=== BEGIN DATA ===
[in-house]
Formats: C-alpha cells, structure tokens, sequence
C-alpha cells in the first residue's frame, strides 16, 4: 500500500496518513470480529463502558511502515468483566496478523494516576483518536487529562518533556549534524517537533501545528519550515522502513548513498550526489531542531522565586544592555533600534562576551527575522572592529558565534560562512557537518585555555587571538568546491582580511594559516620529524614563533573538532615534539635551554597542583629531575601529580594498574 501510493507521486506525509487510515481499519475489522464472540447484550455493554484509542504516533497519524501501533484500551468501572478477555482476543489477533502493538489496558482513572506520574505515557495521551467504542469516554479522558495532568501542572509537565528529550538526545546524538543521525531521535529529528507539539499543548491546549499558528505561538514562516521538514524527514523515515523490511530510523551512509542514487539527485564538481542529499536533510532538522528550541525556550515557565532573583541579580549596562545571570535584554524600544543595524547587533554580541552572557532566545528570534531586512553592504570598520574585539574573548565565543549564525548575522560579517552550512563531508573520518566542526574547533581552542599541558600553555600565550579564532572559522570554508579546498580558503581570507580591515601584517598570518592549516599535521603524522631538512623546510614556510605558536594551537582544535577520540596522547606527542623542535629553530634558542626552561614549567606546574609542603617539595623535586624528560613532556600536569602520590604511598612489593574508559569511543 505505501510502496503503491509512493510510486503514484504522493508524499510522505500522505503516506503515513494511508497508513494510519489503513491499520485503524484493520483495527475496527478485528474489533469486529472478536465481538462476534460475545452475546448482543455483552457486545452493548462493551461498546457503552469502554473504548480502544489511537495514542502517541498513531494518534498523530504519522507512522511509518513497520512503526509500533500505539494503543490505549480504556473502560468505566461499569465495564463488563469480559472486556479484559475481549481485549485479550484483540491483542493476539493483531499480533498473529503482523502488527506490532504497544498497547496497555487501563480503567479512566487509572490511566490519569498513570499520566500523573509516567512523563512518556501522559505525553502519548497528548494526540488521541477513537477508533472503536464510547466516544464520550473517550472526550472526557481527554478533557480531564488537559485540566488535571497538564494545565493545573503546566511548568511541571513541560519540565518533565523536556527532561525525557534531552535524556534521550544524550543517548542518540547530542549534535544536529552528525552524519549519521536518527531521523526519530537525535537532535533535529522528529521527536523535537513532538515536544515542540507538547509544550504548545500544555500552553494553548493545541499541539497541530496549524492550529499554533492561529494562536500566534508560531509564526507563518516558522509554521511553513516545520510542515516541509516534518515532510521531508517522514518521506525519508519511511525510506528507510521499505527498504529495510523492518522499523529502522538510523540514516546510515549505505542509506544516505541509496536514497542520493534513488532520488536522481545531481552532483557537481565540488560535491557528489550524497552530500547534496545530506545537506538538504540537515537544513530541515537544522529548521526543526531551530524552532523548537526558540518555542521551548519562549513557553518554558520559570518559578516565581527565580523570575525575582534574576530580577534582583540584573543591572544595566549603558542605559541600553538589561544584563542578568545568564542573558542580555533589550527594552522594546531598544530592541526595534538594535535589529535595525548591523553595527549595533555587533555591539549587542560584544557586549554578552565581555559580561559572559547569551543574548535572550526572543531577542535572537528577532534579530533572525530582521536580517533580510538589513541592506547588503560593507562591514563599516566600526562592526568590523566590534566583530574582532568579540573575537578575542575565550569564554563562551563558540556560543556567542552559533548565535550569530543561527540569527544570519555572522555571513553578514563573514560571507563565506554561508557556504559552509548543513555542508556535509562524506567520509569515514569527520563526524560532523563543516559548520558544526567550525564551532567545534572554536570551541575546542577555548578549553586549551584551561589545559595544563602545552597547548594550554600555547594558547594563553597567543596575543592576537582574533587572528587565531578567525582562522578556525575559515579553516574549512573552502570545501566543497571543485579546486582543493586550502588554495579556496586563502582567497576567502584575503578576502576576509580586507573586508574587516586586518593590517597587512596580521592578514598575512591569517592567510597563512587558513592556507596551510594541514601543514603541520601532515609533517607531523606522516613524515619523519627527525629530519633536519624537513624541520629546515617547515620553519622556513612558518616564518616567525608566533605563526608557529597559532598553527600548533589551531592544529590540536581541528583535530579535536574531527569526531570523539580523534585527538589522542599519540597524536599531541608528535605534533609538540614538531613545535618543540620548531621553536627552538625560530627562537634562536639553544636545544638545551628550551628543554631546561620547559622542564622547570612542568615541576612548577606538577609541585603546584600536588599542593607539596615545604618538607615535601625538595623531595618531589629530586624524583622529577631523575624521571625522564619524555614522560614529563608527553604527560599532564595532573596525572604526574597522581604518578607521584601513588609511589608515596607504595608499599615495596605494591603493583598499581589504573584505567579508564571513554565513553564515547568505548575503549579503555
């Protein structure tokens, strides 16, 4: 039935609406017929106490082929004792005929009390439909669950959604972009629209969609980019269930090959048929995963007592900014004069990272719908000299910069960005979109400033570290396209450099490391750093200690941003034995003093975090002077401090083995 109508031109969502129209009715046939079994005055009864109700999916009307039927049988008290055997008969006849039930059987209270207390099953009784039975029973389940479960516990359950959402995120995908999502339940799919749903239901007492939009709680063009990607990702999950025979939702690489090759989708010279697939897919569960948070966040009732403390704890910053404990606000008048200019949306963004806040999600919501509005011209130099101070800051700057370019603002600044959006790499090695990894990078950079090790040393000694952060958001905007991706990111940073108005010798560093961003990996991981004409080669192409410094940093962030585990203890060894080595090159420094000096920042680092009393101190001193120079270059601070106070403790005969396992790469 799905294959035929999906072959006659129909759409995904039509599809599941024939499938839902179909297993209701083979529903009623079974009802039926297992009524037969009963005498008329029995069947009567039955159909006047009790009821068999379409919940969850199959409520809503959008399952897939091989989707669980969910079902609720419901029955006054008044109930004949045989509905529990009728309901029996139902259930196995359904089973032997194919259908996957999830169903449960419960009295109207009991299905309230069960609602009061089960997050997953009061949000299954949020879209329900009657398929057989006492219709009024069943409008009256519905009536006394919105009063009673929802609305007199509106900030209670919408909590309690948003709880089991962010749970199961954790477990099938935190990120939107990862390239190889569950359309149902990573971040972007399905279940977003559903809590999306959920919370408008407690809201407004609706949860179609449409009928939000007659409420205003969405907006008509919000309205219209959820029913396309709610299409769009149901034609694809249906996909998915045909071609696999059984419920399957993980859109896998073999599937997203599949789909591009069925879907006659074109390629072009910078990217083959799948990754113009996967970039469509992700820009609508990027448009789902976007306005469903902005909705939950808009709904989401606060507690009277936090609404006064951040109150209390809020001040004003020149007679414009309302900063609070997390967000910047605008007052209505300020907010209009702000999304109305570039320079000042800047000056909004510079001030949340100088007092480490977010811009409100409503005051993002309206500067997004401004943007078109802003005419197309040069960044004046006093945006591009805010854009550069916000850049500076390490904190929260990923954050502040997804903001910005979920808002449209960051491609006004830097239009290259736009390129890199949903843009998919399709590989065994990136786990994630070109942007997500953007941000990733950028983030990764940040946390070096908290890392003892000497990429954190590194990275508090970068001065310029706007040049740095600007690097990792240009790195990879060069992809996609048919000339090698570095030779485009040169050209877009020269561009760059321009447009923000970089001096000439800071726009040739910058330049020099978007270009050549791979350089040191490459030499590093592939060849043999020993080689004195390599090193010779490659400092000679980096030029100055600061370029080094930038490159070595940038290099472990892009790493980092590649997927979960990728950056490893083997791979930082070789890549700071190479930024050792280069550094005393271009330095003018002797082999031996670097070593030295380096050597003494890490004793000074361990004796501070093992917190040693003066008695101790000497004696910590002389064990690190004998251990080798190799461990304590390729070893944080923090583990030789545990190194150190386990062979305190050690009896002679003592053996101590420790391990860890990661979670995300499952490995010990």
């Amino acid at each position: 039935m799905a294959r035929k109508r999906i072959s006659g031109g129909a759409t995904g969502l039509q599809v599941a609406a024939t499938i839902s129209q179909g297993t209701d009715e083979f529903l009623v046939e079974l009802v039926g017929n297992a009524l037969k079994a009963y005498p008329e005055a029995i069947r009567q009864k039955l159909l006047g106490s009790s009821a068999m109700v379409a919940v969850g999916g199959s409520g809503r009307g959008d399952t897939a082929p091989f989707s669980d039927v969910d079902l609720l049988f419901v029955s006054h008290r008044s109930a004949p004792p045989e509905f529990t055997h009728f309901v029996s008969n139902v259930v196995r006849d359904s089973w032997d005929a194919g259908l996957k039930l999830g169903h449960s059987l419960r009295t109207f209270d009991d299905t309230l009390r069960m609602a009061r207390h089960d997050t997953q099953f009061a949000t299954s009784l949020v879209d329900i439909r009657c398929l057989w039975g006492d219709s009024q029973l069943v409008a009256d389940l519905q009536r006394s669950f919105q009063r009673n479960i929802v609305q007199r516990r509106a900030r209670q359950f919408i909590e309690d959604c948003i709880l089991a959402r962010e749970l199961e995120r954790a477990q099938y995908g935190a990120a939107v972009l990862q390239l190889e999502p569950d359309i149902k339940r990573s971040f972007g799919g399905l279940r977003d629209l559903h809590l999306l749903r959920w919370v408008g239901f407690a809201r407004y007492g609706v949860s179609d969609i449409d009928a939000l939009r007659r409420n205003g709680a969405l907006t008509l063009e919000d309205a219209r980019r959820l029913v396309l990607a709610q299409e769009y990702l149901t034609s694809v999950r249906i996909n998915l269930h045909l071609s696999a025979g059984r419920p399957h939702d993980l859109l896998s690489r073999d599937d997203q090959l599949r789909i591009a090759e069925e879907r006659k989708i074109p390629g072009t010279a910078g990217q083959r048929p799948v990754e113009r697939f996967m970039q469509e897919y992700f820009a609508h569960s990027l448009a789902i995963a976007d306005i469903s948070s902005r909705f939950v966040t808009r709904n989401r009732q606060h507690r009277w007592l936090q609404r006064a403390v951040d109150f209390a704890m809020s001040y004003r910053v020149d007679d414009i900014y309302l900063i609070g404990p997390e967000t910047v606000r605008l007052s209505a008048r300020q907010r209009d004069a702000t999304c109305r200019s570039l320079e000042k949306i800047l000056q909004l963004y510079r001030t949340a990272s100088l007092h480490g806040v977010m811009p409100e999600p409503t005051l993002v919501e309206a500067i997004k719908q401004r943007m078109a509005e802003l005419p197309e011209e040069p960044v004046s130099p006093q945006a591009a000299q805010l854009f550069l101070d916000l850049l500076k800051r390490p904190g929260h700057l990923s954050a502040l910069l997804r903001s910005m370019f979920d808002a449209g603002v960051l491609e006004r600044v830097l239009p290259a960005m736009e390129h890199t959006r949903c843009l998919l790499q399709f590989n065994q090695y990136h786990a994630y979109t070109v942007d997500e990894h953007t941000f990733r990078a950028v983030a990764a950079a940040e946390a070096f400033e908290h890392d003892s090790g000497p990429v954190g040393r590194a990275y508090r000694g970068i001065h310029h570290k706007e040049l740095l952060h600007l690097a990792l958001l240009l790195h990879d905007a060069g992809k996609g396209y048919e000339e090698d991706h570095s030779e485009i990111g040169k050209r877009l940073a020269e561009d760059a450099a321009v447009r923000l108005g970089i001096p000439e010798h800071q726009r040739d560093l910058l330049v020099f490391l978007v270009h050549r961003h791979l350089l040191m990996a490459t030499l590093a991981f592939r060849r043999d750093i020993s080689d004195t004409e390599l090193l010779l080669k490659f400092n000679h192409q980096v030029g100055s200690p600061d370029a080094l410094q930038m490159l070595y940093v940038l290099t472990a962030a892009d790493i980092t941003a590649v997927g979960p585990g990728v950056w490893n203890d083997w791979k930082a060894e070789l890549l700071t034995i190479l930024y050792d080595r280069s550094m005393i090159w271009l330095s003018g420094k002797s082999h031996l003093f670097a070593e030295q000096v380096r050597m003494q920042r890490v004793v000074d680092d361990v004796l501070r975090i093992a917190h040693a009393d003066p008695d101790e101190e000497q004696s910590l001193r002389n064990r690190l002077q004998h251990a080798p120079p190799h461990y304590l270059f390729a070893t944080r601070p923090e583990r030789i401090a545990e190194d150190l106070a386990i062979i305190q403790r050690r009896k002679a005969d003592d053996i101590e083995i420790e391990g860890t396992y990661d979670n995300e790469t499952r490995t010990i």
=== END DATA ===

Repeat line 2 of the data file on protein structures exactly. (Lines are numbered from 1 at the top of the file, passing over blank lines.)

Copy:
Formats: C-alpha cells, structure tokens, sequence